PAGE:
Happy Reading


Miss Chapters x

Friday, 9 June 2017

Lost for Words

Lost for Words by Stephanie Butland
Published by Bonnier Zaffre
April 2017



THIS BOOKSHOP KEEPS MANY SECRETS . . .Loveday Cardew prefers books to people. If you look carefully, you might glimpse the first lines of the novels she loves most tattooed on her skin. But there are some things Loveday will never show you.

Into her refuge - the York book emporium where she works - come a poet, a lover, a friend, and three mysterious deliveries, each of which stirs unsettling memories.

Everything is about to change for Loveday. Someone knows about her past and she can't hide any longer. She must decide who around her she can trust. Can she find the courage to right a heartbreaking wrong? And will she ever find the words to tell her own story?
It's time to turn the pages of her past . . .

For a lover of books this was an ideal read to while away the hours, by reading about someone who works in a bookshop!  Our central character is Loveday Cardew, a not conventional girl whose body is covered in tattoos with the first lines of some of her favourite books.  She keeps herself to herself, and very few people know very much about her past, including her only friend, bookshop owner Archie; who himself is larger than life for the both of them.  Stalked by the very weird Rob, Loveday is not looking for romance, until the studious Nathan enters the shop with a book request.  He invites her to the local poetry reading night and Loveday sees a side of him revealed that makes her want to spend more time with this man.  Can she actually learn to open her heart in return through the genre of poetry?  Throughout the book we travel back to Whitby, to Loveday's childhood and learn why she no longer sees her parents despite what appears to be an idyllic childhood.  Things are about to change for her though when a delivery of books to the store starkly remind her of her childhood, in fact they appear to be the exact copies of books that were owned by her mother, but that couldn't possibly be the case could it?  Could there be someone in York who actually knows of Loveday's hidden past, and if so, who are they, and what do they want?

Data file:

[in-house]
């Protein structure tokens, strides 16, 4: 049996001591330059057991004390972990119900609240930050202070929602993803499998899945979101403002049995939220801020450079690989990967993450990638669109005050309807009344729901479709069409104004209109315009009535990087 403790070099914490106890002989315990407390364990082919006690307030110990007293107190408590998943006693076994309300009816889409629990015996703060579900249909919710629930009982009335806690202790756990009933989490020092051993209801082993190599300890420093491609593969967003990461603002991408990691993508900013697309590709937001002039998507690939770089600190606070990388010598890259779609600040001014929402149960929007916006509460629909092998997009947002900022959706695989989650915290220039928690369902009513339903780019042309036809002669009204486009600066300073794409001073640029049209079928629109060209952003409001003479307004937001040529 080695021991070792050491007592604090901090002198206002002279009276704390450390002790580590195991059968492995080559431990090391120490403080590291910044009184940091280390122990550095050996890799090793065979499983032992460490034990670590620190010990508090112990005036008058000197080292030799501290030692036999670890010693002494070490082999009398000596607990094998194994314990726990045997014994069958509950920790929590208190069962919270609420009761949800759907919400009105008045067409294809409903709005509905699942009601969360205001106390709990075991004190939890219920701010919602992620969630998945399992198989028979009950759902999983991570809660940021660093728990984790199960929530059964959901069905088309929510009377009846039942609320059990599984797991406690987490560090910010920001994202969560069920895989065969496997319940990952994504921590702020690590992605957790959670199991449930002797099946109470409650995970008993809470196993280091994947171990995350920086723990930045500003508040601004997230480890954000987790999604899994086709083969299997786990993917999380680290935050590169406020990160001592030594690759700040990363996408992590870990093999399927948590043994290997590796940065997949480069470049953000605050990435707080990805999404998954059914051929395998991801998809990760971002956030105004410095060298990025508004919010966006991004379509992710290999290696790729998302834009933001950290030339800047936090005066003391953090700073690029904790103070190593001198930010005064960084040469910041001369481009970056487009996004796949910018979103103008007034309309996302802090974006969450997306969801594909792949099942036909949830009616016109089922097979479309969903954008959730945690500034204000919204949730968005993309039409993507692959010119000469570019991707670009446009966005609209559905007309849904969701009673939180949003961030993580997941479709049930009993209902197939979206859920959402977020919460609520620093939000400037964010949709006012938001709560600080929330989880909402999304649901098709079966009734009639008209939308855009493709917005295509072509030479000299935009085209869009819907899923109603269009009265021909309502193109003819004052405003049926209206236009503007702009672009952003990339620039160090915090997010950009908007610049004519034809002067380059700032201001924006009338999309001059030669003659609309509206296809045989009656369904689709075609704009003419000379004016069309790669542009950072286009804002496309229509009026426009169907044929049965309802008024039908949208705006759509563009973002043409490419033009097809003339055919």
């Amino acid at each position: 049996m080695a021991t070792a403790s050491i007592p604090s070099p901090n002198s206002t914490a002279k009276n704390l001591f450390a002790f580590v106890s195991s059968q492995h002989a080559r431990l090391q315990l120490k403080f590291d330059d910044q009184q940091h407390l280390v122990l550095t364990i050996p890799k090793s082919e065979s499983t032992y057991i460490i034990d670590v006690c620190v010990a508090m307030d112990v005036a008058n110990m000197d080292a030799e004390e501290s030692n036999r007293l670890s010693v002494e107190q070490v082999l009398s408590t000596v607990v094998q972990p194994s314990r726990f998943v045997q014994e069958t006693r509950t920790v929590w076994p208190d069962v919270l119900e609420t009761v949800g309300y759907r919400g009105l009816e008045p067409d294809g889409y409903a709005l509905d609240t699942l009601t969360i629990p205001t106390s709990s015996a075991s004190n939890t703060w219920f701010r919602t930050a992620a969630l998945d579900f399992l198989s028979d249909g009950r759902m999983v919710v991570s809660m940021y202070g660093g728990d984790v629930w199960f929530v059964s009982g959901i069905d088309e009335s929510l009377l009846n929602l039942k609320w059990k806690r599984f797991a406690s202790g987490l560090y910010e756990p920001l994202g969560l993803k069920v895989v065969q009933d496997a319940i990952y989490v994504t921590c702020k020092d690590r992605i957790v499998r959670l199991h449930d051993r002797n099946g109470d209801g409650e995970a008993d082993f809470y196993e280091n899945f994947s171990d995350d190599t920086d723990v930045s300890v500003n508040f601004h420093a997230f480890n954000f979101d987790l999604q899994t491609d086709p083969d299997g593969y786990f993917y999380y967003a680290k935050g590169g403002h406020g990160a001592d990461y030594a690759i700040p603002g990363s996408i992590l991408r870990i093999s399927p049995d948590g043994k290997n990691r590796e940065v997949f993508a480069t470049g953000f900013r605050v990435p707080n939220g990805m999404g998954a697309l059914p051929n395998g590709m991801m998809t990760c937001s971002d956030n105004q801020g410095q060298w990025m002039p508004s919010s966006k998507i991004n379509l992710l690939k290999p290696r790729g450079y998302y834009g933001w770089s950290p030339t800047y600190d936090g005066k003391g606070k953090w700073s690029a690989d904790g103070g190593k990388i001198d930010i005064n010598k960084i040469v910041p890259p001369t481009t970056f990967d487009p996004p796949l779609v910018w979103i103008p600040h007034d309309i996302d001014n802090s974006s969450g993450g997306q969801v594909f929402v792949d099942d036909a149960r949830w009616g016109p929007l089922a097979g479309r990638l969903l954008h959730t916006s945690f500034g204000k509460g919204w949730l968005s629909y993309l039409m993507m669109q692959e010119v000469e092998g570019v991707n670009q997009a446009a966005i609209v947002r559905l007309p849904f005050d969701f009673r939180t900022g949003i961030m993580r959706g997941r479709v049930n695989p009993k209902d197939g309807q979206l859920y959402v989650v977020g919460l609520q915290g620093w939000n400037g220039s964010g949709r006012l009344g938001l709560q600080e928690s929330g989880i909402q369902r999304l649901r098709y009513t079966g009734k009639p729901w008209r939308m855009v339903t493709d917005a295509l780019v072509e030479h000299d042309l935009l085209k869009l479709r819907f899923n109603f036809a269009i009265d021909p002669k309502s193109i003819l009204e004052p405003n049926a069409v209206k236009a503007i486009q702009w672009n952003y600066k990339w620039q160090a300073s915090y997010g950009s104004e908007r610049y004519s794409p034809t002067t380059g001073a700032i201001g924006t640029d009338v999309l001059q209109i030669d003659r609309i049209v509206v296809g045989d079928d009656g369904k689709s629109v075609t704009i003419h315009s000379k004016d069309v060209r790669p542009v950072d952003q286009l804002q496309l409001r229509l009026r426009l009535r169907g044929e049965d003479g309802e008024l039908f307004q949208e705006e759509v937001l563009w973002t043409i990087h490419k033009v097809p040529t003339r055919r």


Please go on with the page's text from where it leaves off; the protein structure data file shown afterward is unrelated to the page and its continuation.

This book had the perfect combination of happy and sad and bitter-sweet moments within it that made it a pleasure to sit and immerse myself into.  I'll be looking out for more books by this author.


Happy Reading


Miss Chapters x

Friday, 2 June 2017

An Act of Silence

An Act of Silence by Colette McBeth
Published by Wildfire
June 2017


These are the facts I collect.

My son Gabriel met a woman called Mariela in a bar. She went home with him. They next morning she was found in an allotment.

Mariela is dead.

Gabriel has been asked to report to Camden Police station in six hours for questioning.

Linda Moscow loves her son; it's her biological instinct to keep him safe. But if she's not sure of his innocence, how can she stand by him? Should she go against everything she believes in to protect him?

She's done it before, and the guilt nearly killed her.

This is Colette McBeth's third book, out at the end of June, and it's a crime novel with some hidden undercurrents.  Linda Moscow is a fomer MP.  Her son Gabriel is a famous comic and he is under suspicion by the police for the death of a woman whose body has been found at an allotment that backs onto his London home.  He comes to his mother for understanding, and for reassurance from her that he had nothing to do with this incident.  Unfortunately this doesn't happen and Gabriel is forced to leave with the suspicions of his mother weighing heavily on his mind.

Linda doesn't know how to react.  Gabriel's news has stirred up a whole host of memories that she thought she had buried in the past.  However she has no time to concentrate on Gabriel, she is on a trip to Scotland to interview an important witness who might just bring down some people with very powerful connections.  However when she crosses the border she is soon to learn that not everything is as it seems and the people you thought you could trust might not be the people you first thought them to be.

I enjoyed this book but I did get a little muddled with so many characters, especially as some have different names throughout the book (but there is good reason for this).  Is Gabriel guilty or has he been set up, and if so, by whom?  Can Linda save her son, and herself before the powers that be close in around her?

Happy Reading

Miss Chapters x

Sunday, 28 May 2017

The Return of the Witch

The Return of the Witch by Paula Brackston
Published by Corsair
Paperback Edition
1st December 2016